FDA updates gastric balloon warning after 5 deaths

FDA updates gastric balloon warning after 5 deaths

Since 2016 five people who have had balloons inserted into their stomachs to treat obesity have died. The balloon is created to remain in place for several months.

In an August 10 letter to health care providers, the FDA says all five reports indicate that the deaths occurred within a month or less of balloon placement. Apollo's Orbera intragastric balloon system is composed of a single balloon which is filled with saline, while ReShape's integrated dual balloon system uses 2 balloons filled with saline and methylene blue dye.

The agency added that it has also received two reports of death related to possible complications associated with the balloons occurring in the same time period, one of which was a gastric perforation associated with the Orbera balloon, and the other an esophageal perforation associated with the ReShape balloon. Each patient must be appropriately evaluated prior to the decision to place the balloon, especially the potential risks of anesthesia and an endoscopic procedure. The inflated balloons stay there for six months, taking up space inside the stomach so the person feels full.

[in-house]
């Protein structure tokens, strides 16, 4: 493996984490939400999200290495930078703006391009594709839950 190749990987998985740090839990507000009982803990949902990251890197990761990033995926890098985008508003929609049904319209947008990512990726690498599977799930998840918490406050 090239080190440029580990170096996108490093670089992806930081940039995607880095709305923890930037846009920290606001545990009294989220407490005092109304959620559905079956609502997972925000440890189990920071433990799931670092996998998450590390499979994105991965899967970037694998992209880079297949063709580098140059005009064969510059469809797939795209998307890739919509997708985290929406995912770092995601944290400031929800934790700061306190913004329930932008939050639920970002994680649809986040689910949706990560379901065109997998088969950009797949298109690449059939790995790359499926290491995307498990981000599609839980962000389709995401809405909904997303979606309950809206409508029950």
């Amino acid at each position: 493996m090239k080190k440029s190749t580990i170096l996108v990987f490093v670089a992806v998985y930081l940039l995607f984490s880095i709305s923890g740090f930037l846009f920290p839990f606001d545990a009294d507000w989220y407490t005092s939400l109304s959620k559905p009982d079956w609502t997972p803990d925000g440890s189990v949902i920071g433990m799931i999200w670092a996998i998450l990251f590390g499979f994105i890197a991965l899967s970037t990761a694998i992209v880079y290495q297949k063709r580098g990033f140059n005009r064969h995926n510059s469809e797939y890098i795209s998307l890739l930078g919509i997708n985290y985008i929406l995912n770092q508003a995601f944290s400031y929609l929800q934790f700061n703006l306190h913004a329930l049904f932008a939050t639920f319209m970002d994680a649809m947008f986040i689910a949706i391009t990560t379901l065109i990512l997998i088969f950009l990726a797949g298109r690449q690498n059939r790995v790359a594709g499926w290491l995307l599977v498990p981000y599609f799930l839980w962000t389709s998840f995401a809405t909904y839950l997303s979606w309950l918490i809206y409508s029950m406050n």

The FDA recommends health providers monitor patients closely for pancreatitis - inflammation of the pancreas - and spontaneous overinflation of the inserted bag. In three cases, the person died one to three days afterward.

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"The FDA's letter reinforces the fact that complications and adverse events can occur within patients having obesity-related co-morbid conditions".

The company said it "received no product liability-related claims in connection with these five cases" and noted that the incidence rate "remains less than 0.01%", which is in line with what it reports in the directions for use of the device.

The alert from the FDA does not mean that the agency has definitively proven that the balloons caused the deaths, but that they are looking into it. It states that of more than 277,000 devices distributed, there have been 21 reported deaths from January 1, 2006, through March 31, 2017.

In a statement emailed to CNN, ReShape Medical said, "There is no responsibility that we take more seriously than patient safety. In our physician training, we are diligent to emphasize the factors that support the safe and effective use of ORBERA and we will continue to do so", CEO Todd Newton said in prepared remarks.